Two operatic experiences this week left me with radically different feelings. The very worthy production of the very worthy Wozzeck left me feeling empty and depressed. The man in the balcony box next to me said it is his favorite opera; Maestro Levine loves this opera and conducted with verve and enthusiasm that belied his physically compromised condition; an opera-loving friend of mine tells me that over the years she has come to appreciate it. But it isn’t something she would choose to listen to at home, nor would I. It is rare for me to miss my Saturday afternoon worship at the shrine of the Met Saturday broadcasts but I did.
One cannot fault the casting or vocal performances. Venerable baritone Alan Held turned in a truly dedicated performance as the titular (anti)hero while the estimable Waltraud Meier did the same as Marie, Wozzeck’s common-law wife. Wozzeck is the troubled soldier living in penury and exploited by his captain, sung by tenor Gerhard Siegel and humiliated by the doctor, sung by bass Walter Fink. The playwright Georg Buchner, on whose play the libretto is based, would have us believe that these conditions, amplified by Marie’s infidelity, culminated in Wozzeck’s madness. To me it seems that other soldiers survived similar conditions and that Wozzeck was off the wall from the start. He is a pitiable creature in either case but not someone a member of the audience can identify with, at least not this member.
Berg’s twelve-tone music is devoid of melody and tonality, a turn I wish classical music had never taken. It falls harshly on the ears; perhaps it is meant for the brain and not the heart.
Sets and costumes by Robert Israel are appropriate to the period, drab and spare. Direction by Gregory Keller is apt in this Mark Lamos production which one could call passionate and dramatic but not enjoyable.
Now, what about the second experience? Never having seen Oscar Straus’ (not from the famous Strauss family) “The Chocolate Soldier”, and fearing never having another opportunity, we dragged ourselves up to The Liederkranz Opera Theatre on a miserably rainy night. We arrived wet, windblown and grumpy and we left smiling and happy. No one famous sang and the “orchestra” comprised a piano and percussionist (Ben Krauss and Luke Short). The room is most unsuitable to operatic performance and the sightlines are apalling.
So how to account for the joyous feeling? For starters, Mr. Strauss wisely used Shaw’s “Arms and the Man” as a source for the libretto by Rudolf Bernauer and Leopold Jacobson. That’s almost as good as using Shakespeare. The libretto has been adapted into English by Philip A. Kraus and Gregory Opelka with further adaptation and revision by Elizabeth Hastings, the musical director of the Liederkranz Opera Theater. Having enjoyed her work in the past, I have a feeling that she is responsible for much of the success. The libretto hews rather closely to the play until the end, but the departure is not significant in terms of making the point that in making romantic choices, women are often dazzled by appearance and reputation and need to be shaken out of their poor choices. In this case the foolish woman is Nadine, daughter of the Bulgarian Colonel Popoff, who is engaged to the pompous conceited Major Spiridoff but eventually won by a Swiss mercenary in the Serbian army, with whom the Bulgarians are at war.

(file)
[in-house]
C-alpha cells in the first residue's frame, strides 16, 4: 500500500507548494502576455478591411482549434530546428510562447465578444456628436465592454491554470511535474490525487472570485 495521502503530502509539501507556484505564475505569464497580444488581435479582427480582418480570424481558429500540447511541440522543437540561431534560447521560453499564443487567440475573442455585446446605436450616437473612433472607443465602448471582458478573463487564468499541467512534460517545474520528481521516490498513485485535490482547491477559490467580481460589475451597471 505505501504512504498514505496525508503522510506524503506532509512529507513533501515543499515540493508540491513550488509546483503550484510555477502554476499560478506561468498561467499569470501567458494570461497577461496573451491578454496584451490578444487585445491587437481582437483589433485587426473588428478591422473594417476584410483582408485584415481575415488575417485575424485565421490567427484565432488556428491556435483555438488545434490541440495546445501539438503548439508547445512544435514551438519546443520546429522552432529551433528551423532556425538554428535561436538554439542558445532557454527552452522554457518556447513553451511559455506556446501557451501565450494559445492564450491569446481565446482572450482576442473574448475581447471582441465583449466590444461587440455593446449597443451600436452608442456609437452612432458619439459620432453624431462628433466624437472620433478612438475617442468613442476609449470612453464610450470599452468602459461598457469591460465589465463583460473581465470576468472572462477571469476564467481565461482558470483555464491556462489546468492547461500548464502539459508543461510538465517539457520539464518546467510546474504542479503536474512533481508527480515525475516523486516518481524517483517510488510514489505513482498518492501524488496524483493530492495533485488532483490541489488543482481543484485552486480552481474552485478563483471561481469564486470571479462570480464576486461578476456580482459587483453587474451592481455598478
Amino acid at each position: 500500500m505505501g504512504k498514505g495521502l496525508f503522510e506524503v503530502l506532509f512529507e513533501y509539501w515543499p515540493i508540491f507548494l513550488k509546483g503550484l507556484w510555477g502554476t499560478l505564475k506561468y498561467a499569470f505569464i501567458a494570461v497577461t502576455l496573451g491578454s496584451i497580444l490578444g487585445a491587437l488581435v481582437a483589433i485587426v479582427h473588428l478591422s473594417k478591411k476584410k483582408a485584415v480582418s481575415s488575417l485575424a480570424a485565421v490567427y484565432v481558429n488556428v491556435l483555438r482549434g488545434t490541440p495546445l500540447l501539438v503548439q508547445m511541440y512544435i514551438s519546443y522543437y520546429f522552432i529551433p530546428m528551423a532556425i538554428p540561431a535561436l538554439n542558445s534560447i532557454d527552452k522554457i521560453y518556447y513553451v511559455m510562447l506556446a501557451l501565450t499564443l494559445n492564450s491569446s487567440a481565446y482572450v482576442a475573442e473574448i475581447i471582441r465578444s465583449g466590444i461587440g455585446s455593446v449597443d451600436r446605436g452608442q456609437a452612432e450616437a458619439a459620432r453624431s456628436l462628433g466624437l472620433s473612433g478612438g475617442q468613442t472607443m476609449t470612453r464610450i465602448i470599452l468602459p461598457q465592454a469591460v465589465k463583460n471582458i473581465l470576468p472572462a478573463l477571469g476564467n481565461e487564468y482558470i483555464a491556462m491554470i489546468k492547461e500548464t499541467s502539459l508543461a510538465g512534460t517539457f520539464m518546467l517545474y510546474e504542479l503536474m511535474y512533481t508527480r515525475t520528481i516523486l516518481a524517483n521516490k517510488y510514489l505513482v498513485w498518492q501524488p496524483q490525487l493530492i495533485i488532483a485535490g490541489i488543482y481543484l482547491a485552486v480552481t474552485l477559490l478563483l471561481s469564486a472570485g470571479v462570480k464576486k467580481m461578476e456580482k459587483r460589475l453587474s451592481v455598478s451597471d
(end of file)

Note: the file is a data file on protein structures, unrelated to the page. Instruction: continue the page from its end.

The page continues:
It is 1885, a period remote by a quarter century from the time this operetta was composed, which is an entire century removed from today’s audience, but the work is presented with sincerity and totally without irony, so we believe it 100%. The performers all did justice to their roles but special mention must be made of Nicholas Wuehrmann who convincingly seduced all three women in the household and thereby the audience. Charlotte Detrick sang Nadina and Mascha portrayed her flirtatious naughty cousin Mascha (a servant in the original play) with style, charm and a clear bright soprano. Papa Popoff was sung by C. David Morrow who injected generous humor into his portrayal. Mama Aurelia was sung by Barbara LeMay who sang well but appeared too young and beautiful to have a marriageable daughter.
A troupe of Keystone Kop-like soldiers were led by Captain Massakroff, sung by Cory Clines, and hilariously choreographed by Roberta Cooper. In spite of a tiny stage, the direction by Corin Hollifield made everything work. The only fault one could find was the timing of the second intermission which left the third act with nothing but a denouement.
Now, what about the music? It is lavishly tuneful and completely satisfying. What more could one want? Although my preference is for German, the English worked extremely well with the music. There were many similarities to works by Gilbert and Sullivan with clever rhymes in abundance. Altogether a most satisfying performance. I’ll take the ridiculous over the sublime.
© meche kroop for The Opera Insider
2 days ago